More on EricJames Borges
If I could, I’d give $1,000,000 to the first person who could explain to me how being an “extreme Christian” is any different that being a neo-Nazi. Their hatred is destructive, not to mention very UN-Christ-like. “Disgusting”? “Damned to Hell”? Those sound like two pretty good descriptions, to me, of some of these hate-mongers who hide behind the cloak of God and religion. If “zero tolerance” on bullying is our goal, if we’re seeking to increase the penalties levied on those who bully, EricJames’ “parents” should be right there on the front cover of the Zero Tolerance manifesto.
When the story of young EricJames first hit yesterday, the details were still being formulated. Now that there is more information, his suicide becomes all the more heartbreaking. Demoralizing. And, for me at least, maddening. EricJames was a rising superstar with a beautiful soul. He would’ve been a difference maker. A game breaker. His talents and his passion for helping others would have affected many, many people.
As an intern with The Trevor Project, he worked to prevent teen suicide in the LGBT community. He created his own “It Gets Better” video a month to the day before his suicide. The video is well made and very well scripted. In viewing it, however, I’m not convinced that HE was convinced that the words he were saying held validity. Who could blame him, given his circumstances?
And, the parents. I am serious with my contention that they need to be brought up on charges like any other person who bullies a person to death. As we see the wave of support, nationwide, continue to swell in favor of punishing people guilty of bullycide, these people should absolutely be held accountable for EricJames’ death. His mother performed an exorcism on him! Are you serious!? Then, to further trample his self-esteem, they called him very UNGodly names and, for the knock out blow, kick him out of the house…effectively banishing him from the family.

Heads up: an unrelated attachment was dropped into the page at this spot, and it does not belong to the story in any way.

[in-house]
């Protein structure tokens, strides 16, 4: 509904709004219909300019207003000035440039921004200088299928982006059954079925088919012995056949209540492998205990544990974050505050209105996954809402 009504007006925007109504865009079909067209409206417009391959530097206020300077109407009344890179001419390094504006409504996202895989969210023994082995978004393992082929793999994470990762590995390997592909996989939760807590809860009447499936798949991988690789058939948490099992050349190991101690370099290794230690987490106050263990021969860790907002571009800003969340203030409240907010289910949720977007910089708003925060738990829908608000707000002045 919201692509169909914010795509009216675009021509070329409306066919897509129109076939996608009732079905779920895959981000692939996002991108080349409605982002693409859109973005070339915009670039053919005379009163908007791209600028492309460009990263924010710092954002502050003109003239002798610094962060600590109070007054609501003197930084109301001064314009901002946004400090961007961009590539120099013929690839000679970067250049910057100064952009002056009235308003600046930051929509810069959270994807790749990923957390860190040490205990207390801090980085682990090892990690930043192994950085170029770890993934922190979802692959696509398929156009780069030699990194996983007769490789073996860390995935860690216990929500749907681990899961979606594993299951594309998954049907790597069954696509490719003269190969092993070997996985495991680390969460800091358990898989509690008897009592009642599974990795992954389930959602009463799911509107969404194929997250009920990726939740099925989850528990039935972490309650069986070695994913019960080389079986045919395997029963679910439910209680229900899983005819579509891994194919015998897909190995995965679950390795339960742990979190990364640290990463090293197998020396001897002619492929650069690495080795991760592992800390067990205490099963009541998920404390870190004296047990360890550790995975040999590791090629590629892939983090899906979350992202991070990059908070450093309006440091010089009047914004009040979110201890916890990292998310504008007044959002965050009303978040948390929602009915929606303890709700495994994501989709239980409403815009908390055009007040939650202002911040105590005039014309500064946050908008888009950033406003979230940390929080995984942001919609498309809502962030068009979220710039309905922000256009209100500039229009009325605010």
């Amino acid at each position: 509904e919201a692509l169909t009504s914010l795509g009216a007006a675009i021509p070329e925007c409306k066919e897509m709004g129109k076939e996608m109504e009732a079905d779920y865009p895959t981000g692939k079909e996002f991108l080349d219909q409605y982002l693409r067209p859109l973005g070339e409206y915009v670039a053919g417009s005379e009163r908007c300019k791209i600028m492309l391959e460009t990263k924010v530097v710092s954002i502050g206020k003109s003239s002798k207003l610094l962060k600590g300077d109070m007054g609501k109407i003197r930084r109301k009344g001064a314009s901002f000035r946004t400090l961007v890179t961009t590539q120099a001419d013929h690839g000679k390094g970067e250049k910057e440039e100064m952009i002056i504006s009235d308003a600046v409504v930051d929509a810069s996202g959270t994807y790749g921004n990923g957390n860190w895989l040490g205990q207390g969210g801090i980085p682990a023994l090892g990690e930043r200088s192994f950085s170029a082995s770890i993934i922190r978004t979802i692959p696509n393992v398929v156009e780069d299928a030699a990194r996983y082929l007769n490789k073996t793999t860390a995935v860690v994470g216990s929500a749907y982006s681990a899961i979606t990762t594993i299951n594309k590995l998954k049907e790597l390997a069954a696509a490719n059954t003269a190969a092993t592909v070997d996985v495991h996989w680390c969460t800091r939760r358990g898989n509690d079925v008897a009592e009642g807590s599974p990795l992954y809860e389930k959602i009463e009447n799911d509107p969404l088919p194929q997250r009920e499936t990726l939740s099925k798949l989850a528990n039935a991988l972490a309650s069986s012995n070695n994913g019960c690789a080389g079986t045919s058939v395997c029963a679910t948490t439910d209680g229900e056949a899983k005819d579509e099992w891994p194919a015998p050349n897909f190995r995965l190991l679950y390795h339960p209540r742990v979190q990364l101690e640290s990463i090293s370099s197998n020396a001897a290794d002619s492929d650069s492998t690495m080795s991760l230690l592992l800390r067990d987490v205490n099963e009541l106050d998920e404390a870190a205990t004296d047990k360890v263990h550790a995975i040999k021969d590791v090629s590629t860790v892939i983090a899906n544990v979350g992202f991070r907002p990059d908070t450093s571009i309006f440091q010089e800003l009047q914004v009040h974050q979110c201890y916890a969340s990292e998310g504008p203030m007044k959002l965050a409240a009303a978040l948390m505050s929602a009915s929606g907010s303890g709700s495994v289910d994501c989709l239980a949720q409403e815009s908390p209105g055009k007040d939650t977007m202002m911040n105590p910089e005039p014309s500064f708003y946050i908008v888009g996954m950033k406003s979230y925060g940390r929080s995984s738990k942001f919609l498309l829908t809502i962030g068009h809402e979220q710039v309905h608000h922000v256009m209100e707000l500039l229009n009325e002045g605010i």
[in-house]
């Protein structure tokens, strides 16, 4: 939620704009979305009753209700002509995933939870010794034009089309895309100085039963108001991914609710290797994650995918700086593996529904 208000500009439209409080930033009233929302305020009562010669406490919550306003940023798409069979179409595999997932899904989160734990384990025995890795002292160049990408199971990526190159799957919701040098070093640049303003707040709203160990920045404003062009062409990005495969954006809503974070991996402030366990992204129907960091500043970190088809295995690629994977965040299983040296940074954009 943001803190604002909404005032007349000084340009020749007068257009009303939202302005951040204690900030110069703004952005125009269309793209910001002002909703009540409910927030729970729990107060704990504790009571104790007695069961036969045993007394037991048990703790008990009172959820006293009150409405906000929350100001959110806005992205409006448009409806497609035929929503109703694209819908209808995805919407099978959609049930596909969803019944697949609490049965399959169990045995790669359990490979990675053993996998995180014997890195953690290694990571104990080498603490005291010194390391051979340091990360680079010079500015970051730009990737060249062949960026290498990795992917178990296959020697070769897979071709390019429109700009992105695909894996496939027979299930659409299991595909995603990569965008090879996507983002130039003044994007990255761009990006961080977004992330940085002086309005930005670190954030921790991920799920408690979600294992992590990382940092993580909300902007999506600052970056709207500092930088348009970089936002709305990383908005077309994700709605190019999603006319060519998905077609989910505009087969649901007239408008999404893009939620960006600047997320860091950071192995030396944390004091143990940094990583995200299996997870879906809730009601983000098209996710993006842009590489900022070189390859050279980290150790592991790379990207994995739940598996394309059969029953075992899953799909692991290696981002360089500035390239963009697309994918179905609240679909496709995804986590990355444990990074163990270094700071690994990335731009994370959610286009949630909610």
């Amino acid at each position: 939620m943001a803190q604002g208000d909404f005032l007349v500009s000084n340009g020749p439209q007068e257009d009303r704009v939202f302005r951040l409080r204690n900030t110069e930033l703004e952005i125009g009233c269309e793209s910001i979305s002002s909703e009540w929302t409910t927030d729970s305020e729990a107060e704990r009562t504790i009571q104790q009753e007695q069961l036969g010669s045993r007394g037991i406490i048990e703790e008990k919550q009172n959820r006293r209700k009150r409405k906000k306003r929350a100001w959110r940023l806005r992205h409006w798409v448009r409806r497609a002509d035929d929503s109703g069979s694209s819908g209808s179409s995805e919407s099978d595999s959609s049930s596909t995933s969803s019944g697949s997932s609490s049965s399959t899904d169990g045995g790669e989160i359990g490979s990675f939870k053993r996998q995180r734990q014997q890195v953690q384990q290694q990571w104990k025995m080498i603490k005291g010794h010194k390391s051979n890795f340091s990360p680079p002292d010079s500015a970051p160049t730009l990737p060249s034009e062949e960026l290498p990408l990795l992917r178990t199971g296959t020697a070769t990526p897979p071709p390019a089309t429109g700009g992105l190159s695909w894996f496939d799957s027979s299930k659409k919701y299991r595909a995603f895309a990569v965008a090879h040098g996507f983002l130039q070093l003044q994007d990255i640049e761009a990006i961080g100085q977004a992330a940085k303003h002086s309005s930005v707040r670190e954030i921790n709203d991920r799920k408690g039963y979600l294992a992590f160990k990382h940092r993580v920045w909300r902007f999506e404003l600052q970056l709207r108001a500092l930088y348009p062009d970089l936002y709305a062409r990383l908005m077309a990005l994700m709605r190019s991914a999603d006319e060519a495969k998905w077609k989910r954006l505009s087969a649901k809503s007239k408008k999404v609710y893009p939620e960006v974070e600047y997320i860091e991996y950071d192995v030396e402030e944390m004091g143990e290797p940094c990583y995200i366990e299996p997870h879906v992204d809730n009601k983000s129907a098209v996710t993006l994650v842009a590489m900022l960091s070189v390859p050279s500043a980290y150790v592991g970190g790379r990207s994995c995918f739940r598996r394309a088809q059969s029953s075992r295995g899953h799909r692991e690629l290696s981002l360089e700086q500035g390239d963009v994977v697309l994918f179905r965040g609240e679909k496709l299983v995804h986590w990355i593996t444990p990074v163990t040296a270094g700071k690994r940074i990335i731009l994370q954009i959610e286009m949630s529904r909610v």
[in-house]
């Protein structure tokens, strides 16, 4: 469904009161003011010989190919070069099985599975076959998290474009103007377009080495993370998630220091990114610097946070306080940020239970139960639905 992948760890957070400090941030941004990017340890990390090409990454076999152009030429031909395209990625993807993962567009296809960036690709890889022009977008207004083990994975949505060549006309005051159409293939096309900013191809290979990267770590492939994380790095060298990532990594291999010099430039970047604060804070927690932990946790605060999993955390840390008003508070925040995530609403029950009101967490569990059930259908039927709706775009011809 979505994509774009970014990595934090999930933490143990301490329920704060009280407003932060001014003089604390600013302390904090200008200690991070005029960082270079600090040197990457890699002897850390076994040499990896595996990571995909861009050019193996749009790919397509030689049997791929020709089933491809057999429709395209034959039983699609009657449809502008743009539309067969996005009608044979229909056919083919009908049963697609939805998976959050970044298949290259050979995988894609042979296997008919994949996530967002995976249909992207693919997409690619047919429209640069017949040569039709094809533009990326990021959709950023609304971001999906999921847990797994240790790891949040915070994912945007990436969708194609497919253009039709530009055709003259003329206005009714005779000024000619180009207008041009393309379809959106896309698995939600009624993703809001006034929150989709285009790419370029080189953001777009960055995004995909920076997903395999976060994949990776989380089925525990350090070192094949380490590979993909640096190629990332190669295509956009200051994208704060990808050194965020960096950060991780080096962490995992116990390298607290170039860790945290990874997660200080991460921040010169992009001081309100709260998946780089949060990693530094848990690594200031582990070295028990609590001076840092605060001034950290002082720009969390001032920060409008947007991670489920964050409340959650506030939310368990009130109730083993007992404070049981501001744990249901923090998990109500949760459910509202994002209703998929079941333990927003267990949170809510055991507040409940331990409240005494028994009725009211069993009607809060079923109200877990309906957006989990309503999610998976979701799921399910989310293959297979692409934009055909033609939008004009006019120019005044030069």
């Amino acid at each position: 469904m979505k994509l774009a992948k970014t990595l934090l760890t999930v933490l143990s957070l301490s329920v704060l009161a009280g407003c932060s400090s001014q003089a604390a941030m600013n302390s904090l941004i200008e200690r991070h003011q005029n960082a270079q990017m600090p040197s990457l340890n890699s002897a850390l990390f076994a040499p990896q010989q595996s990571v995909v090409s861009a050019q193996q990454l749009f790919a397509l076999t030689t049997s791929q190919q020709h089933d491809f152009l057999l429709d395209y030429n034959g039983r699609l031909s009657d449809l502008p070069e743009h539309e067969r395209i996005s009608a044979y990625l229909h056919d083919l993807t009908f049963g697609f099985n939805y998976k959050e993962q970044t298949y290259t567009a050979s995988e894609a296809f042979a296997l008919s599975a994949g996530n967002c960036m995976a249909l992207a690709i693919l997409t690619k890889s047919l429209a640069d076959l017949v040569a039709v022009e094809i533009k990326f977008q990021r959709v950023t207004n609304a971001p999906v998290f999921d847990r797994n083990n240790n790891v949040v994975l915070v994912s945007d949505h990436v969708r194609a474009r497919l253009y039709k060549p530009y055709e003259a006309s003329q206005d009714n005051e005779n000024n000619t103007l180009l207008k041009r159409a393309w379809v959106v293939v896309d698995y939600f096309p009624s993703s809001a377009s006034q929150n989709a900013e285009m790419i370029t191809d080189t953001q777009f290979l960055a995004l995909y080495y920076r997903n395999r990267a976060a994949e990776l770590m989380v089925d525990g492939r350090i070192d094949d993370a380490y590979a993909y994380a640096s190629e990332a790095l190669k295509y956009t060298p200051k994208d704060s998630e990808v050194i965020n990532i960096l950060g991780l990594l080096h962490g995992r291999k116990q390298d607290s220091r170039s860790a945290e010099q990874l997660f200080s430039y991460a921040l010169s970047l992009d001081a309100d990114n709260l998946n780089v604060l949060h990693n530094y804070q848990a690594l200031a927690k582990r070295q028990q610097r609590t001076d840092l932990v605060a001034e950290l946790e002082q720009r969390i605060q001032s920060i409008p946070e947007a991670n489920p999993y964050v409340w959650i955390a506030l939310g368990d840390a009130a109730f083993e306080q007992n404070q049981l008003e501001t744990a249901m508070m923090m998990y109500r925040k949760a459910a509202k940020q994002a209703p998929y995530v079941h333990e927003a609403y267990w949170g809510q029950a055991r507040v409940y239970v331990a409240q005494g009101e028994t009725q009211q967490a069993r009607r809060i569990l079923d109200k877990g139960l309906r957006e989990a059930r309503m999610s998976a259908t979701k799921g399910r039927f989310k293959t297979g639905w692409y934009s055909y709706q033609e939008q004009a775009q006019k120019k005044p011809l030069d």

So, here he is: 19-years-old, just coming out of the closet, starting college, and condemned and abandoned by his family. Stop for a second and just imagine the inner pain and turmoil he was going through. Now, multiply what you just imagined ten-fold.
The coming out process is supposed to be liberating, not a death sentence. Your first year of college is supposed to be an adventure, a new beginning, a coming of age, not a horrific continuation of the bullying and harassment endured in middle and high school. Family is supposed to be your foundation, the people you can always turn to when times are overwhelming, real or imagined. I can speak from experience when I say that that’s a myth that truly needs to be abolished. However, even with the shithole of a family that I was saddled with, I can say that they were never abusive. They weren’t nasty, mean-spirited, or evil about it. They just shut the door on me. In EricJames case, they may as well have held a to his temple and pulled the trigger themselves.
Like so many of the young suicide victims, in particular LGBT teens, I steadfastly believe that EricJames was merely trying to convince himself that it really is possible for a young LGBT person to find real love in a world that exhibits such hatred and intolerance. Surely, his parents showed him that he was not lovable. The ones who bullied him throughout his life taught him that he was not acceptable. For me, the saddest memory of EricJames’ life will be the short film he created and produced. In the film, you can see him in the throes of love and passion. It wasn’t enough to sustain him. The unspoken subtext to the film is obvious, but I love his words.
Love is universal. It has the strength to decimate the threshold of all prejudice, all inequity. Human relationships, and those who come into our lives, have the ability to ultimately shape who we are. There is importance in loving each other the way each of us truly deserves….
Makes me cry every time. You’re at peace now, EricJames.
Subscribe to comments with RSS.